Woman Seen from Behind, Drying Hair (c.1905 – c.1910) by Edgar Degas

Woman Seen from Behind, Drying Hair - Edgar Degas - c.1905 - c.1910

Artwork Information

TitleWoman Seen from Behind, Drying Hair
ArtistEdgar Degas
Datec.1905 - c.1910
Art MovementImpressionism
Current LocationPrivate Collection

About Woman Seen from Behind, Drying Hair

The artwork “Woman Seen from Behind, Drying Hair” was crafted by the esteemed artist Edgar Degas, approximately between 1905 and 1910. Executed in pastel, a medium that Degas mastered and often employed in his exploration of the human form, the artwork is a clear example of the Impressionism art movement. Belonging to the genre of nude painting (nu), this work is currently part of a private collection, signifying its status as a sought-after piece of Degas’s oeuvre.

The artwork portrays the intimate moment of a woman drying her hair. Viewed from behind, the subject is depicted in a candid posture that suggests movement and spontaneity. The woman’s form is sketched with a sense of immediacy that channels the Impressionist preoccupation with capturing fleeting moments. The pastel medium has allowed Degas to blend colors directly on the paper, producing a rich texture that vivifies the scene with vibrancy and warmth.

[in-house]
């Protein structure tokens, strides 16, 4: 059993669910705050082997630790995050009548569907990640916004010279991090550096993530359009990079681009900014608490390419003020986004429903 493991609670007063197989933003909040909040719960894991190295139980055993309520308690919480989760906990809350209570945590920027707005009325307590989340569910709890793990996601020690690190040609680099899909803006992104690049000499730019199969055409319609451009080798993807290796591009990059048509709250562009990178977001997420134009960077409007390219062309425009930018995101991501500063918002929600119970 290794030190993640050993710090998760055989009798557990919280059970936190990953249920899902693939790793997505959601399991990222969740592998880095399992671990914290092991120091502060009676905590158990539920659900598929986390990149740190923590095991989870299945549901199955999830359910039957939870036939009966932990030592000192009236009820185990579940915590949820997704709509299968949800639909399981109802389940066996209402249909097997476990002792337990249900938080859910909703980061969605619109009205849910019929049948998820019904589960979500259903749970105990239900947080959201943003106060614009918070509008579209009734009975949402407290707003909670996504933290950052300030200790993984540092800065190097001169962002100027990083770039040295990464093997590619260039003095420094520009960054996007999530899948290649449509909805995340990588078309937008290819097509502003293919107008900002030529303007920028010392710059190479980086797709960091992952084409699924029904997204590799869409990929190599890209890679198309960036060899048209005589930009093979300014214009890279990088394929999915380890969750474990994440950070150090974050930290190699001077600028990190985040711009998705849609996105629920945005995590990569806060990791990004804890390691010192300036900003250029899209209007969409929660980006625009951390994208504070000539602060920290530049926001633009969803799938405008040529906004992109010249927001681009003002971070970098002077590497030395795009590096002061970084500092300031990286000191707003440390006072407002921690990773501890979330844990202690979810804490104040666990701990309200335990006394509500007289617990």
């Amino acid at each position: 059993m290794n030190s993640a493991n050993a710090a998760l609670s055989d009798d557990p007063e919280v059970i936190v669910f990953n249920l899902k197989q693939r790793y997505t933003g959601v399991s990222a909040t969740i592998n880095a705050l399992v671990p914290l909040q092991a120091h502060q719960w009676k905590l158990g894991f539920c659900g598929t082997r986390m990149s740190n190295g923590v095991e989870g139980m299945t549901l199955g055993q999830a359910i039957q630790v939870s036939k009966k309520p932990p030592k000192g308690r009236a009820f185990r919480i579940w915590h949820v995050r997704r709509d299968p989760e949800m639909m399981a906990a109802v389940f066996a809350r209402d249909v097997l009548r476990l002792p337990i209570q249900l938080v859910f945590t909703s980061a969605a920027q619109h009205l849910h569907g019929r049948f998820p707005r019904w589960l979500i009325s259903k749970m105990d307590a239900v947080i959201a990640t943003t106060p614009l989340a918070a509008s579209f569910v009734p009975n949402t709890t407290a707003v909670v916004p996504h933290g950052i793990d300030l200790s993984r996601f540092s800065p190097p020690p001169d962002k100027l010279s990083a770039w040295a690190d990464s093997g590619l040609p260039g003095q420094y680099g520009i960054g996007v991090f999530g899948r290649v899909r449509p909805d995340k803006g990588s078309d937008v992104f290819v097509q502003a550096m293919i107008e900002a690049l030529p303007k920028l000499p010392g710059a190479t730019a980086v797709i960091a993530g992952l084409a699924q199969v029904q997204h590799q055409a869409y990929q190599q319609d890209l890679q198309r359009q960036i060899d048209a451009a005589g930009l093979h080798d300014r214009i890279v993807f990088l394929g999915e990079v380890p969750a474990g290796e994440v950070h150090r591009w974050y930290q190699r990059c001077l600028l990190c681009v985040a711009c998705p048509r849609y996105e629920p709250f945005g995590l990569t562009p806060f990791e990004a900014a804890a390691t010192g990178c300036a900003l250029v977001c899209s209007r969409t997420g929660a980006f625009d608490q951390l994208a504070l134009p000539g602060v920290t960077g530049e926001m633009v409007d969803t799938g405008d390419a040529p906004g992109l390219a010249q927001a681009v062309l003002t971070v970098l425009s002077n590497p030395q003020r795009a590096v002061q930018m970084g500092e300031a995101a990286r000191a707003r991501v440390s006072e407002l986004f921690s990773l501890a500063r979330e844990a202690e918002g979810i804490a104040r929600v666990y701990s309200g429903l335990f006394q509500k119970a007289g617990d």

Degas’s distinctive use of color and light is evident, where the warmth of the yellow and brown hues in the background contrasts with the cooler, softer blues and whites that define the woman’s garment and skin. This contrast not only draws attention to the figure as the main subject but also evokes a strong sense of three-dimensionality and depth. The application of pastel is loose and expressive, creating an almost abstract quality that harmonizes with the Impressionist focus on the artist’s perception over exact representation.

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